Textile Industry Unhappy With Vietnam Agreement
By James A. Morrissey, Washington Correspondent
Rob Portman has unveiled a bilateral agreement that will pave the way for Vietnam's entry into the World Trade Organization (WTO). The pact came under immediate fire from US textile interests.
Portman announced an agreement in principal that would be a major step toward Vietnam's accession to the WTO. It calls for a reduction in tariffs and nontariff barriers on US industrial and agricultural products aimed at the Vietnam market. Hailing the pact as a historic step in our bilateral relationship, Portman said Vietnam recognizes the need for economic reform and liberalization.
Under the agreement, the United States agrees to remove all import quotas upon Vietnam's accession to the WTO in exchange for the removal of trade barriers to exports entering Vietnam. Textile lobbyists in Washington see the agreement as a victory for Vietnam at the expense of US textile workers and pledged a major effort with Congress to review options that will protect their interests.
Jim Chesnutt, president and CEO of New York City-based National Spinning Co. Inc. and chairman of the National Council of Textile Organizations, said, "The agreement is a victory for unbalanced and job-destroying trade policy and a severe blow to US textile manufacturers and their workers." He predicted a major flood of heavily subsidized imports that among other things could imperil the Central America-Dominican Republic Free Trade Agreement.
Auggie Tantillo, executive director of the American Manufacturing Trade Action Coalition, said the deal is a disaster for US manufacturing and the US textile industry in particular. He expressed the fear that the agreement will replicate the one with China, which he said has provided advantages to China that have enabled it to run roughshod over US companies.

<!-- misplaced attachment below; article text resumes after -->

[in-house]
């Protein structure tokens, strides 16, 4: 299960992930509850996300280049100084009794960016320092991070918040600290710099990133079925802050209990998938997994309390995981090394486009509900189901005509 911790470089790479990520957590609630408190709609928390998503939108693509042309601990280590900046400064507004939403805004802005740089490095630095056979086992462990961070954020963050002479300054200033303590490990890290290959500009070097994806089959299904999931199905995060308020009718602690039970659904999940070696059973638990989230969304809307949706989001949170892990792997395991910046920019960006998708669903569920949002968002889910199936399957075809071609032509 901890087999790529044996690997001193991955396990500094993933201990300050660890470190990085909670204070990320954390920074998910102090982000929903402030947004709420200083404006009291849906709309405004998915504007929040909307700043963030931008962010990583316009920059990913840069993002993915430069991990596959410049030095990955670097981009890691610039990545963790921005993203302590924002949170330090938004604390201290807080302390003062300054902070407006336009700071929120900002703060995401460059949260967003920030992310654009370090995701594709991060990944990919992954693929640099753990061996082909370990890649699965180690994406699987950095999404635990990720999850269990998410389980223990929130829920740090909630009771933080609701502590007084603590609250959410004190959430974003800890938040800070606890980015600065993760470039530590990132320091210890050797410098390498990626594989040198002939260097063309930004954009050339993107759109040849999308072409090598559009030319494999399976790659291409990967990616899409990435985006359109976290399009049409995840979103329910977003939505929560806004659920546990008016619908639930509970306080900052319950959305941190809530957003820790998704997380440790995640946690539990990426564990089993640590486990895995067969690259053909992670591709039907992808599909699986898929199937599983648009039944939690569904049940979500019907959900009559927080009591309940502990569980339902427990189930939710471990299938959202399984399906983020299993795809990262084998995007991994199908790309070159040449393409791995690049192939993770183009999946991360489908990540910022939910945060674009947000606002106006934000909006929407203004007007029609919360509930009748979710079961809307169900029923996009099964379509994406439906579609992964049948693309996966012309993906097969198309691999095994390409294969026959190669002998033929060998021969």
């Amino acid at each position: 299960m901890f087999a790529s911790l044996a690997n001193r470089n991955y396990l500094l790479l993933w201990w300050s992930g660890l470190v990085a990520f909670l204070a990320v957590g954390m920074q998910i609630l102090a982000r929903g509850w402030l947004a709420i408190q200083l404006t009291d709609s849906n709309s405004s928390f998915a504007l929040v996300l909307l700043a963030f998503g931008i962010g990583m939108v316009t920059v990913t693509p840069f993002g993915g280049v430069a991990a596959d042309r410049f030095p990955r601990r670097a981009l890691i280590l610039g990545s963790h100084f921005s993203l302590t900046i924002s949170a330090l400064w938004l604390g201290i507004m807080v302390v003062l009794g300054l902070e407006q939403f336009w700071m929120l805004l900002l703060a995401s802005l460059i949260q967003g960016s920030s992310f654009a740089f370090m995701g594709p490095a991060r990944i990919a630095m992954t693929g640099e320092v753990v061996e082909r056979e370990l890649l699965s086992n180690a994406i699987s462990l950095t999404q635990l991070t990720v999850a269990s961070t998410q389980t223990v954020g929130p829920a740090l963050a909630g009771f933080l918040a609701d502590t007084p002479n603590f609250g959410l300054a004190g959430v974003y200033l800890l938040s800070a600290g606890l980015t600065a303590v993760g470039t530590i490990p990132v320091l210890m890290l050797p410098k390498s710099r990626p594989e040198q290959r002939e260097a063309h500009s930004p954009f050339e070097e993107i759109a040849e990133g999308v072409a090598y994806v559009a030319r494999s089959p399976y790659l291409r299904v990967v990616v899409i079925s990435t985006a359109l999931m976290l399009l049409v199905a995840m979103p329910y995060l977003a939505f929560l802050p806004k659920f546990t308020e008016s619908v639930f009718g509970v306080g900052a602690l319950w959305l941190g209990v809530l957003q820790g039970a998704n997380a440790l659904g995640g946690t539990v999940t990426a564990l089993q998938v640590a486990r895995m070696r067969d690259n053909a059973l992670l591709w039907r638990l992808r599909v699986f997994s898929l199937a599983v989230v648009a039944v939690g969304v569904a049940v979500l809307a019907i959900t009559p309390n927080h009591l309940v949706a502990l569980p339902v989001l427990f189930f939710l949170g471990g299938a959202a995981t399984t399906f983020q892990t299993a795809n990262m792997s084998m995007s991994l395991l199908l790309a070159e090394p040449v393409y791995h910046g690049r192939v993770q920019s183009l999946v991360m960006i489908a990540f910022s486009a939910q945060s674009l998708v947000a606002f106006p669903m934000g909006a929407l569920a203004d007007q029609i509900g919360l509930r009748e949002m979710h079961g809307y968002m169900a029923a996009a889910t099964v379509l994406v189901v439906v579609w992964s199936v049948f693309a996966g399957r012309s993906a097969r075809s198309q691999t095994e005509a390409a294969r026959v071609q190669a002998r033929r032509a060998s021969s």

While textile manufacturers voiced their concern over the agreement, Laura E. Jones, executive director of the New York City-based United States Association of Importers of Textiles and Apparel, hailed it as a historic pact that has tremendous benefits on two fronts. She added that importers will look to place more orders in Vietnam, providing American consumers with more choices, and the agreement will help create capital with which Vietnamese will be able to purchase more American goods and services.
Jones said the agreement will bring Vietnam under the rules of the international trading system, and its textile and apparel products will be controlled by multilateral rules and market forces rather than unilateral quotas. Vietnam's textile exports to the United States have been under quotas since May 2002. She said the agreement is transparent and reasonable, and it responds to the concerns of those who are worried about potential unfair trade advantages. Jones added it also helps to eliminate an atmosphere of uncertainty created by a threat of resumed quotas.
Vietnam currently is the seventh-largest supplier of textile and apparel products to the US market.
May 1, 2006